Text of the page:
• Reducing “Time to Information” Critical to Therapy Management in Homecare


    The 2011 Final Rule has introduced a number of new opportunities for homecare agencies to improve their level of service and prove the significant value that homecare brings. One such rule change related to therapy documentation, effective April 1, 2011, could be challenging to manage if the homecare agency has not automated certain processes.

    Here is a link to the CMS Therapy Requirements Fact Sheet. ( 2013 Proposed Rule)

    According to these new requirements, a qualified therapist (rather than a therapy assistant) from each discipline caring for a patient must provide services and functionally assess the patient at least every 30 days and prior to the 14th and 20th therapy visit thresholds.

    The intent of the Therapy Documentation/Re-assessment provision of the 2011 Final Rule seemed designed to address concerns of therapy use for the small percentage of homecare agencies potentially over utilizing this service. Instead of focusing the solution on only HHA’s with a disproportionate percentage of High Utilization Therapy Episodes all agencies will need to manage to this complicated, challenging requirement.

    Of course, with challenge, comes opportunity. We in the industry know that the right mix of therapy services often improves patient outcomes. With data from the new therapy documentation and re-assessment requirements, stakeholders may better quantify the value of homecare and the positive impact which appropriately-utilized therapy cases have to the Medicare benefit, saving thousands in other parts of the healthcare system.

    Traditionally, HHA’s have provided therapists much autonomy to perform their professional services. Managing therapy utilization and gathering therapy documentation in a timely manner exacerbates the situation, especially for those homecare agencies utilizing contracted therapy models. For many, it may demand re-working the communications, documentation, and collaboration process between the HHA and contracted therapist if it is not yet effectively automated and optimized.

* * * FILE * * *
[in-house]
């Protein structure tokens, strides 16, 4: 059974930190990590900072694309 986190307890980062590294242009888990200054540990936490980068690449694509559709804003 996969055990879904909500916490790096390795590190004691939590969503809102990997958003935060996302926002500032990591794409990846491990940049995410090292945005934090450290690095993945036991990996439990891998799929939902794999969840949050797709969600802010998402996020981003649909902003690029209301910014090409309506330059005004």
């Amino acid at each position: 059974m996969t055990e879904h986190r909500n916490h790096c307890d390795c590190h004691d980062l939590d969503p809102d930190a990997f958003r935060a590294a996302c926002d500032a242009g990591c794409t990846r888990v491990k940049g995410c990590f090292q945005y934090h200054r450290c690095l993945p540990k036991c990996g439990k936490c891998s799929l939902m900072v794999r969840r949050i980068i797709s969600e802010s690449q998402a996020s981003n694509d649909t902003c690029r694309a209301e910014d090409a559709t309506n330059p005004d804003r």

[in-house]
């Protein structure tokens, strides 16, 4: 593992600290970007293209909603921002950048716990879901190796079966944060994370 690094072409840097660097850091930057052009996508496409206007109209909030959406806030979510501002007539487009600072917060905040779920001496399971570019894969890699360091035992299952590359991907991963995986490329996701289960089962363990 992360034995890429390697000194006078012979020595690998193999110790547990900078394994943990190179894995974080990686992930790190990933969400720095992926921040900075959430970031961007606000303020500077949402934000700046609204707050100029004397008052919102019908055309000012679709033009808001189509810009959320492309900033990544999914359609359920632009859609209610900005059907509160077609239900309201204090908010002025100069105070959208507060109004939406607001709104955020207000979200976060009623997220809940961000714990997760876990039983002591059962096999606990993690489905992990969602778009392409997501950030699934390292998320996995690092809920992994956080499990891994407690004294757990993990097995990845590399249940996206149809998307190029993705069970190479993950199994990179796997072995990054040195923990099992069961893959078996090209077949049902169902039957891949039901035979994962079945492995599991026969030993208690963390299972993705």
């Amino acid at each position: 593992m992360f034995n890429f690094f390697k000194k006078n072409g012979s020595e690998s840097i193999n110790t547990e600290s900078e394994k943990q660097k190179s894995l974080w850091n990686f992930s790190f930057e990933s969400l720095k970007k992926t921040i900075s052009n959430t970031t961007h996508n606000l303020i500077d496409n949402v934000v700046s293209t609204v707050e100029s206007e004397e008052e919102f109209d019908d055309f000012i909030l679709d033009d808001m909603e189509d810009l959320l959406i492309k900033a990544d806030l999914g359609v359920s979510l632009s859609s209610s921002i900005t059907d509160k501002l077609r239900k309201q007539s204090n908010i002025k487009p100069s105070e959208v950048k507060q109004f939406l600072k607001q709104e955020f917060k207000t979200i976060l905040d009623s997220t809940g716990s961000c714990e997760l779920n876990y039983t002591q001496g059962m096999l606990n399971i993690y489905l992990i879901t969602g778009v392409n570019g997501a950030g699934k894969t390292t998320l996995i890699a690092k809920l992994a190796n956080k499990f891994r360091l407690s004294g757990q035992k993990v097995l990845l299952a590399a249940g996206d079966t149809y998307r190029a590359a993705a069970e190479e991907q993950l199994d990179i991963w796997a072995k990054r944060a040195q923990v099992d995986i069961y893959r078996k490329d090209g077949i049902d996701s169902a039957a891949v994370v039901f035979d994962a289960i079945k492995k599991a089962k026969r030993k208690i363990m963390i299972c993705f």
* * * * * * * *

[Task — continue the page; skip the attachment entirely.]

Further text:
This leads us to the metric “Time to Information”, or the time it takes for data from an activity (such as a homecare therapy visit) to turn into information. At Sansio, our design philosophy for the HomeSolutions.NET EMR system enables HHA’s to reduce Time to Information in key operational processes. By reducing Time to Information, the person needing specific information to do their job has it available to them in a timely manner, yielding benefits of efficiency, accuracy and improved care coordination.

    As part of the Software as a Service model (SaaS), HomeSolutions.NET now includes updated functionality to help HHA’s comply with this regulatory requirement. Our approach to this provision has been to design a Therapy Review page, pre-billing alerts and edits, and scheduling/requirements tracking that validates compliance and helps customers identify and evaluate therapy variance. Additionally, HomeSolutions Mobile has updated PT and OT Evals and Visit Notes to facilitate electronically documenting the re-assessment and progress toward goals. To fully maximize the features and associated benefits of using an automated system such as HomeSolutions.NET, HHA’s should consider their operational processes and decrease their “Time to Information”.

    In the case of therapy documentation management, it becomes even more critical for the HHA to receive the therapy documentation immediately after the visit is complete. It will no longer be manageable for the HHA to track down late, or out of sequence, visit documentation. If a therapy note comes in out of sequence, it may still be in compliance with orders/frequencies, but out of compliance with the timing of the re-assessment as currently defined in the new therapy provision.

    As a software developer, we can provide information only as quickly as upstream data is available to the system. By using the HomeSolutions Mobile Point of Care option for electronic visit documentation and requiring therapists to submit their visit documentation as soon as the visit is complete, HHA’s will be able to better manage to the provision and eliminate “out of sequence” visit scenarios such as above.

    It will also be more critical to reconsider how and who is managing the schedule for therapy visits. With a centralized schedule securely accessible and manageable throughout the organization, all stakeholders can make decisions based on real-time information.

    By building a prospective schedule to the orders and following dashboard guidance on managing the dynamic nature of scheduling changes, combined with Mobile Point of Care for real-time therapy electronic visit documentation, HHA’s can maximize the benefits of their automated systems to help manage the new therapy requirements.